China’s capital is a sprawling metropolis of over 20 million people. As I quickly found out, there is a lot to see, do, and eat here. And so much history. Beijing (formerly known as Peking, as in “Peking Duck”) has been the capital of China for over 700 years! A city with this much history, people, and flavors is a joy to explore. Here’s where I went during my visit to Beijing.
Many of Beijing’s top cultural attractions are world-famous, and justifiably so. For Americans – whose country has only existed for about 250 years – the history on display here is staggering.
The Forbidden City
No trip to Beijing is complete without a visit to the famous “Forbidden City.” Located in central Beijing, this complex of imperial palaces was completed during the Ming Dynasty, in 1420 CE. The area got its name because the emperor was the only one who had full access to the palace grounds (don’t worry, it’s no longer “forbidden”). Highlights at this UNESCO World Heritage site include the imposing Wu Gate, the Hall of Supreme Harmony, and the Imperial Garden. This was one of my first stops on my Beijing trip, and I recommend you make a point to stop here as well.
The Great Wall
Does this iconic wall need any introduction? You’ve certainly seen pictures of it, heard the rumors that it can be seen from space (not true, it turns out) and read the story about how this 13,000-mile wall was built to protect China from northern invaders. What you might not realize is how close the wall is to China’s capital. The closest portion of the wall is about 35 miles from downtown Beijing and can be reached by train (plus a twenty or so minute walk). Best of all, many sections of the wall are free to visit, while some have an entrance fee of around $10.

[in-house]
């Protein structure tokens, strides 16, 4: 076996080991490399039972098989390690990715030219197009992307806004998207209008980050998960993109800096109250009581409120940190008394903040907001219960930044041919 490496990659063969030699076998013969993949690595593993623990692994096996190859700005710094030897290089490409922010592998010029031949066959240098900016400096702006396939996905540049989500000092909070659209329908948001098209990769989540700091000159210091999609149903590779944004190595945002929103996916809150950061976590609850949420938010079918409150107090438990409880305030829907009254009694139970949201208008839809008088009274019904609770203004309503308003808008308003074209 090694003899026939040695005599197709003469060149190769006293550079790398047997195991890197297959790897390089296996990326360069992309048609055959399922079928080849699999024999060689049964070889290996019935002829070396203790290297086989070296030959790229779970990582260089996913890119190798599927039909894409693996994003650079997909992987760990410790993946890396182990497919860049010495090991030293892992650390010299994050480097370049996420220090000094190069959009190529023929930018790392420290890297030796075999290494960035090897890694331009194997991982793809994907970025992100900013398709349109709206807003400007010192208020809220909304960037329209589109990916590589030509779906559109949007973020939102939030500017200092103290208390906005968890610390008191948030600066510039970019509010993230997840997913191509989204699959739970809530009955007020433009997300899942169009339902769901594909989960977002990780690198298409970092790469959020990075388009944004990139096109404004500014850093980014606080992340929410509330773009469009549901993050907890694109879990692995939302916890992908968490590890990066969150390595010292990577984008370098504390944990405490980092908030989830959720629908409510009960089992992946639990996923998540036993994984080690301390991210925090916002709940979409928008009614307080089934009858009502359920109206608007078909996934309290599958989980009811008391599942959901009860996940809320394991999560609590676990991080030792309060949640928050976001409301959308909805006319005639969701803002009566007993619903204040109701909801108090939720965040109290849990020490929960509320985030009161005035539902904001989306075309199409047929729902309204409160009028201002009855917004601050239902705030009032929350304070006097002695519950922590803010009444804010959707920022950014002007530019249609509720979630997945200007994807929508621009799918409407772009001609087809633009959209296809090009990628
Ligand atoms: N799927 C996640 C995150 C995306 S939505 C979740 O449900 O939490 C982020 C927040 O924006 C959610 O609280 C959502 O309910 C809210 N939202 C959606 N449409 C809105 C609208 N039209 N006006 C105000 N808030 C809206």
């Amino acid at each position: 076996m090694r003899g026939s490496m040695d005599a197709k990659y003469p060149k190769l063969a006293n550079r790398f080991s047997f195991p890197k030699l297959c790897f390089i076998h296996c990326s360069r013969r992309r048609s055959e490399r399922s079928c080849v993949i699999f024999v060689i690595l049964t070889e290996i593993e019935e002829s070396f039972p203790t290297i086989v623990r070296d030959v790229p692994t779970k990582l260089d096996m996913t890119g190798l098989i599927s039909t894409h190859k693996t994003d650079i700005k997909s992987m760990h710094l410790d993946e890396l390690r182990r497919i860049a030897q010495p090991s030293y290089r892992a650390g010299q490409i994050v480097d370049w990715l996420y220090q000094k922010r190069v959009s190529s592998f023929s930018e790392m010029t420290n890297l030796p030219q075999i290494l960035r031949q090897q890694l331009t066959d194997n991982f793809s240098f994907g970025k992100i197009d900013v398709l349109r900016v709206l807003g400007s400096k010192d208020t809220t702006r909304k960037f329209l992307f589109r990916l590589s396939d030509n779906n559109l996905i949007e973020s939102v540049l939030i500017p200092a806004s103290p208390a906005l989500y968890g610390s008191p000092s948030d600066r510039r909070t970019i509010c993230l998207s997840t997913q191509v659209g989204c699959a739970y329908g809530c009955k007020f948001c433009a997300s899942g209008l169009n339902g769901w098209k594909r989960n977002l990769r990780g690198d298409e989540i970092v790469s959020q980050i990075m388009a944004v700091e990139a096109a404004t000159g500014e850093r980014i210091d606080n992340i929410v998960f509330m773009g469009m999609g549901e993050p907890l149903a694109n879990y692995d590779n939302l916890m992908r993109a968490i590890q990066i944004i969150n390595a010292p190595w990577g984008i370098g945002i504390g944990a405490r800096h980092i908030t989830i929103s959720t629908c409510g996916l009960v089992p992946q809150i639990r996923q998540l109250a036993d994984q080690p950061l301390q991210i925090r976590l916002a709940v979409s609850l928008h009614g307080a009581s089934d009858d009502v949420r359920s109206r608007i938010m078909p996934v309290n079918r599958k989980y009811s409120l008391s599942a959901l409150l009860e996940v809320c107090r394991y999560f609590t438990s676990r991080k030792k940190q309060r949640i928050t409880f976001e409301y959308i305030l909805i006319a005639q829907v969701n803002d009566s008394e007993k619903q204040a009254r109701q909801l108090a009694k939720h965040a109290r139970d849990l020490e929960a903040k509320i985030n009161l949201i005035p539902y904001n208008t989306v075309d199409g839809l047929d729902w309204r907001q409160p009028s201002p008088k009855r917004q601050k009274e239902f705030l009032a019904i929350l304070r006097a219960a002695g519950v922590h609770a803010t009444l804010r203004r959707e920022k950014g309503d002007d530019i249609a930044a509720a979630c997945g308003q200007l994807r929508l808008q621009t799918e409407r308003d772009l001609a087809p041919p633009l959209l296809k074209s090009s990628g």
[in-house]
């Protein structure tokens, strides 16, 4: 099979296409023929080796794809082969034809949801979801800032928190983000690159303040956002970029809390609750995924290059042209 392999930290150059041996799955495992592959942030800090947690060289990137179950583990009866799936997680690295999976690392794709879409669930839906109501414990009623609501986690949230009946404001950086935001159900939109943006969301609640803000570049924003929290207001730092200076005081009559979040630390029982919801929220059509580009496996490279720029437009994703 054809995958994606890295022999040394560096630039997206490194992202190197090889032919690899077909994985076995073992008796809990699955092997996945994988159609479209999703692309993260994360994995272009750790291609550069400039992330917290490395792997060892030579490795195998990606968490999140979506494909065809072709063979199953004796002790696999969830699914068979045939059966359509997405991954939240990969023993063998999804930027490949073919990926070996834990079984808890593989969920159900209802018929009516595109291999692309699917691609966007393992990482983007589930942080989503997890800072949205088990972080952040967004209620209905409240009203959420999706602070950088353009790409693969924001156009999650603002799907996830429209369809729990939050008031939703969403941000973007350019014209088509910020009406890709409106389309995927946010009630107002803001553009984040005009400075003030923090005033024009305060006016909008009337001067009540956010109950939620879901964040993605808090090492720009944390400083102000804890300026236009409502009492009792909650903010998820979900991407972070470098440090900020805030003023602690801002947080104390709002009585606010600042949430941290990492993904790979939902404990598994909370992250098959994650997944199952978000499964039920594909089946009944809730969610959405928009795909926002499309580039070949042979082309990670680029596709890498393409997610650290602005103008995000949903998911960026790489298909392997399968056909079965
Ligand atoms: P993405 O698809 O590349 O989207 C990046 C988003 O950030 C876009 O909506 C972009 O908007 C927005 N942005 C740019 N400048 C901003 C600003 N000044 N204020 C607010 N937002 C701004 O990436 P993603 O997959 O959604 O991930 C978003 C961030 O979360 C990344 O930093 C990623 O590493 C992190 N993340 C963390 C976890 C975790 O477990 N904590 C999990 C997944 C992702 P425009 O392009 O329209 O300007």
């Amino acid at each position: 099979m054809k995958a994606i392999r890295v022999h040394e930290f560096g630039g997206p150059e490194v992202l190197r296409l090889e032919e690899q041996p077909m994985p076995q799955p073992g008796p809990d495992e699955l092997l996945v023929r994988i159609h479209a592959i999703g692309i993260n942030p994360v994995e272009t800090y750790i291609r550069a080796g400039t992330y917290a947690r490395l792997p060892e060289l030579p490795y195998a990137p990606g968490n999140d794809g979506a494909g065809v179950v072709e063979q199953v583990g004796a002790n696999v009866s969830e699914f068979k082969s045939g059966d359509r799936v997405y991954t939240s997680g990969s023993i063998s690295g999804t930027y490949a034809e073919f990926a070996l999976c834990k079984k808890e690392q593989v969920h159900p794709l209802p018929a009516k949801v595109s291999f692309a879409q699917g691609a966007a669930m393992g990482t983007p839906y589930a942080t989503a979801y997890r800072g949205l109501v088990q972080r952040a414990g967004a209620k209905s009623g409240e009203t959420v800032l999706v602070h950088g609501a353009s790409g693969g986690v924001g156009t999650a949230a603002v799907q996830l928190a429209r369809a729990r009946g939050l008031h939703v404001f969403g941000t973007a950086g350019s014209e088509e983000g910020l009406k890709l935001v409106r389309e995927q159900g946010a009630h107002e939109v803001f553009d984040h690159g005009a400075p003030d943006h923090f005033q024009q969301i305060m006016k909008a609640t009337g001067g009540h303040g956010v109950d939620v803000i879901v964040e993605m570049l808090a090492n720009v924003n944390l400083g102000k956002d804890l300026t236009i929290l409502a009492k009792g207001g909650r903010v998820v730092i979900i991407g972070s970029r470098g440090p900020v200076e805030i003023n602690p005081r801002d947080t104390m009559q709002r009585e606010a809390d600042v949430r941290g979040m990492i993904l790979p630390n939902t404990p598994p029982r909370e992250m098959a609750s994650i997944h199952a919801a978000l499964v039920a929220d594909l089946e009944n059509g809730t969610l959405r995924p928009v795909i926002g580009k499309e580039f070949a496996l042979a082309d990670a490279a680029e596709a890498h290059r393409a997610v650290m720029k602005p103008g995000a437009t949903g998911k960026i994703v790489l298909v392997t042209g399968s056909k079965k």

798 Art Zone
My first two picks might date back hundreds of years, but Beijing has plenty of great contemporary cultural attractions as well. One of my favorites is the 798 Art Zone. The “zone” is a cluster of former military factories that have been repurposed to house brilliant art installations. Here, you’ll find murals, sculptures, studios, and galleries. China’s economic reforms of the 1980s paved the way for this quirky transition, and I’m so glad they did. Too bad more military factories can’t be turned into art zones.
No Chef Jade travel guide is complete without lots of food recommendations. I already wrote about Beijing’s best hot pot places, so I will focus on the many other cuisines that make this city great.
This vegetarian restaurant near the historic Yonghe Temple has earned an astounding three Michelin stars. For those unfamiliar with the Michelin rating system, three stars means, “Exceptional cuisine, worth a special journey!” I couldn’t agree more! And as a vegan, it warms my heart to see a plant-based restaurant get such high marks. The food at King’s Joy is fresh and seasonal Chinese, mostly sourced from local organic farms. And the atmosphere is pure elegance: the restaurant even features harp performances to accompany dinner service.
As I indicated before, Peking Duck originated in Beijing and, while I don’t eat it, I can certainly appreciate its popularity. According to many of the locals I talked to, Quanjude is the place to go for this world-famous dish. The restaurant, which operates eight locations around the capital (and several international locations) has been serving Peking Duck since 1864! Nearly 160 years later. It’s still Beijing’s most popular spot for this iconic dish. And Quanjude’s mid-range prices make this sophisticated dish surprisingly affordable.
When I am exploring a cuisine, I love trying as many regional variations as possible. And I especially love eating forgotten or unsung dishes. That’s why I am so enamored with Country Kitchen. Located in the sleek Rosewood Hotel, this elegant, Michelin-starred eatery describes itself as “A modern tribute to Northern Chinese cuisine.” Here, Chef Leo Chai has perused ancient texts to recreate many of Imperial China’s forgotten dishes. This is without a doubt the most flavorful history lesson you’ll ever have.